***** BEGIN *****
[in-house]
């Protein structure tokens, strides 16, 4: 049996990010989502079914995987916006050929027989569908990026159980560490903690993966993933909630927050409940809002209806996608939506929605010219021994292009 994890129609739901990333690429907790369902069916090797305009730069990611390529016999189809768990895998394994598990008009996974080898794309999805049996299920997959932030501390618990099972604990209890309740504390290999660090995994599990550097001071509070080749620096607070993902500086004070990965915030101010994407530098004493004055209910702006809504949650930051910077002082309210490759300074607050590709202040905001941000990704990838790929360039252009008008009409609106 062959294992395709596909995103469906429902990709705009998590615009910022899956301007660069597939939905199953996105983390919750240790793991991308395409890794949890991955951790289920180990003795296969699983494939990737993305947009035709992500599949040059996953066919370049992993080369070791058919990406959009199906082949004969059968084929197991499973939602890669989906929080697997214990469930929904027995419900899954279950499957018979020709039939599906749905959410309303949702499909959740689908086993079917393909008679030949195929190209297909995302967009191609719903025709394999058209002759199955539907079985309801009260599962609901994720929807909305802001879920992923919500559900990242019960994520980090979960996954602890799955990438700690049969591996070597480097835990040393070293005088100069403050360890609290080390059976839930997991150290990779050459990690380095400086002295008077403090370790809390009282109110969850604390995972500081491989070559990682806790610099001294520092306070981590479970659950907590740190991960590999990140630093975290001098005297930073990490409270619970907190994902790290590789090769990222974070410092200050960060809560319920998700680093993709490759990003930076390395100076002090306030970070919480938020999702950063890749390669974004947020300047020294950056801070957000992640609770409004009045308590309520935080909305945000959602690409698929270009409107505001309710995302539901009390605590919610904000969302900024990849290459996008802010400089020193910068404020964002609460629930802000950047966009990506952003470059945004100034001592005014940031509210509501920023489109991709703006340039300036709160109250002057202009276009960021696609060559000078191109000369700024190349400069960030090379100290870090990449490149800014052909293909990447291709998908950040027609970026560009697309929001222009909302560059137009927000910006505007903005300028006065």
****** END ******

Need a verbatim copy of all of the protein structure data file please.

[in-house]
């Protein structure tokens, strides 16, 4: 049996990010989502079914995987916006050929027989569908990026159980560490903690993966993933909630927050409940809002209806996608939506929605010219021994292009 994890129609739901990333690429907790369902069916090797305009730069990611390529016999189809768990895998394994598990008009996974080898794309999805049996299920997959932030501390618990099972604990209890309740504390290999660090995994599990550097001071509070080749620096607070993902500086004070990965915030101010994407530098004493004055209910702006809504949650930051910077002082309210490759300074607050590709202040905001941000990704990838790929360039252009008008009409609106 062959294992395709596909995103469906429902990709705009998590615009910022899956301007660069597939939905199953996105983390919750240790793991991308395409890794949890991955951790289920180990003795296969699983494939990737993305947009035709992500599949040059996953066919370049992993080369070791058919990406959009199906082949004969059968084929197991499973939602890669989906929080697997214990469930929904027995419900899954279950499957018979020709039939599906749905959410309303949702499909959740689908086993079917393909008679030949195929190209297909995302967009191609719903025709394999058209002759199955539907079985309801009260599962609901994720929807909305802001879920992923919500559900990242019960994520980090979960996954602890799955990438700690049969591996070597480097835990040393070293005088100069403050360890609290080390059976839930997991150290990779050459990690380095400086002295008077403090370790809390009282109110969850604390995972500081491989070559990682806790610099001294520092306070981590479970659950907590740190991960590999990140630093975290001098005297930073990490409270619970907190994902790290590789090769990222974070410092200050960060809560319920998700680093993709490759990003930076390395100076002090306030970070919480938020999702950063890749390669974004947020300047020294950056801070957000992640609770409004009045308590309520935080909305945000959602690409698929270009409107505001309710995302539901009390605590919610904000969302900024990849290459996008802010400089020193910068404020964002609460629930802000950047966009990506952003470059945004100034001592005014940031509210509501920023489109991709703006340039300036709160109250002057202009276009960021696609060559000078191109000369700024190349400069960030090379100290870090990449490149800014052909293909990447291709998908950040027609970026560009697309929001222009909302560059137009927000910006505007903005300028006065």